From 1977 to 2012, Marion Stokes recorded television news. In those 35 years, she filled 40,000 tapes with decades of stories big and small, local and national. After her death three years ago, her family decided to donate the strange and culturally significant collection to the Internet Archive, but what then? How would people view all of Stokes’s recordings?
Fast Company, who first wrote about the tapes in 2013, has followed up today with a piece about the tedious process of digitizing tens of thousands of VHS and Betamax (Betamax!) tapes. The work is far from easy, and relies on volunteers with a passion for old news.
In order to preserve the tapes, each one needs to be played back on a cassette reader. That takes time. And in addition to preserving the actual footage, humans must input meta-data that can help people explore the footage. Simply cataloging 537 VHS tapes on a spreadsheet for a sample inventory took an Internet Archive employee about 16 hours.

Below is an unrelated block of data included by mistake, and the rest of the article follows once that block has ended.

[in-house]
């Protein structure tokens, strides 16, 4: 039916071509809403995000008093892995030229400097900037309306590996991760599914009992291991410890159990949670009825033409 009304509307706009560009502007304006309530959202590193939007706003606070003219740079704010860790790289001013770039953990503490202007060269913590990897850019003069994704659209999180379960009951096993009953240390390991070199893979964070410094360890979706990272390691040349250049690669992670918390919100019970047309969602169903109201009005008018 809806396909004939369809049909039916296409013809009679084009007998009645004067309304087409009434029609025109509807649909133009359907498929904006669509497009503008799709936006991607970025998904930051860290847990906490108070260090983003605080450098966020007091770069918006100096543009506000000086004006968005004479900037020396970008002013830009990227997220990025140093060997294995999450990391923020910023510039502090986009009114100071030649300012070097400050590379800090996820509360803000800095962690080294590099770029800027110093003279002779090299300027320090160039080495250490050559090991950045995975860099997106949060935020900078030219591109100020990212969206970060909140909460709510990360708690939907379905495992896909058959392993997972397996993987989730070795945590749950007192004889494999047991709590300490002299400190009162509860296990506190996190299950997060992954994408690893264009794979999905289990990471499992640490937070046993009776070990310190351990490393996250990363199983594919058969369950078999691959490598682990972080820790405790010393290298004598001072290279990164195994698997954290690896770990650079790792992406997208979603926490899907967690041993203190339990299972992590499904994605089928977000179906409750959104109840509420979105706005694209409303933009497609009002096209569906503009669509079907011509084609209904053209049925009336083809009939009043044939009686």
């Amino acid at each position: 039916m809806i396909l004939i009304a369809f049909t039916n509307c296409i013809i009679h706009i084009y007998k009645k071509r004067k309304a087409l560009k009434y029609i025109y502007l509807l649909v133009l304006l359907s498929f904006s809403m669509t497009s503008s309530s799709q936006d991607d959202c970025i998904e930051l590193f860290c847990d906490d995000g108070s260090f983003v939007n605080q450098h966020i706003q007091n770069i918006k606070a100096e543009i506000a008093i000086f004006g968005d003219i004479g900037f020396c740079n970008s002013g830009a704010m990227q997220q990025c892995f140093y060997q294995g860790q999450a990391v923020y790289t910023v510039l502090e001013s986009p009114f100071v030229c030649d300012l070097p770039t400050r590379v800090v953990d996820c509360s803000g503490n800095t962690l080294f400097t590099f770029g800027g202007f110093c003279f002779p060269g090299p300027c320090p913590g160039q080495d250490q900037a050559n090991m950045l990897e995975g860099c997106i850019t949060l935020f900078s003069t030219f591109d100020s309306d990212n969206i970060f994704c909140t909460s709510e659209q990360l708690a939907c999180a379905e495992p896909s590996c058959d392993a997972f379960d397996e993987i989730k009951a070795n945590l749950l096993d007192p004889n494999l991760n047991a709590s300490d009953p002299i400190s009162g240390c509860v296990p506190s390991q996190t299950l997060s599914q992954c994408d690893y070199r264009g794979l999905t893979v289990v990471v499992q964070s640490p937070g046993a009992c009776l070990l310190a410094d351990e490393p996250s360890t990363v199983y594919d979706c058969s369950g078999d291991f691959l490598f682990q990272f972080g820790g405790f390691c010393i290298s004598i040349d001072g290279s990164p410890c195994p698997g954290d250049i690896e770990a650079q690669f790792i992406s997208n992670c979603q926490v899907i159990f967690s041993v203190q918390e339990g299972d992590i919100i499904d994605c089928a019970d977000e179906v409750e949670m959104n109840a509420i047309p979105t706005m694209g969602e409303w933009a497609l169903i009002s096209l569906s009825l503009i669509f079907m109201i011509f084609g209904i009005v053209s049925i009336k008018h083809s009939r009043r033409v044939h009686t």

And it’s not just time consuming - it’s expensive. Roger Macdonald, a director at the Internet Archive, “estimates that digitizing the collection will cost more than $500,000.”
Most of that money still needs to be raised. For now, the Archive is relying mostly on volunteers, who look at the pile of decades-old tapes and see not just talking heads, but an invaluable portal into the past.
You can view the first round of completed digitizations now.
On a related note, please contact me if you’d like to help digitize my father’s [significantly smaller] collection of PBS documentaries, major ‘80s and ‘90s series finales (M*A*S*H was even recorded on SP!), and movies of the week.
Contact the author at firstname.lastname@example.org.
Image via screengrab.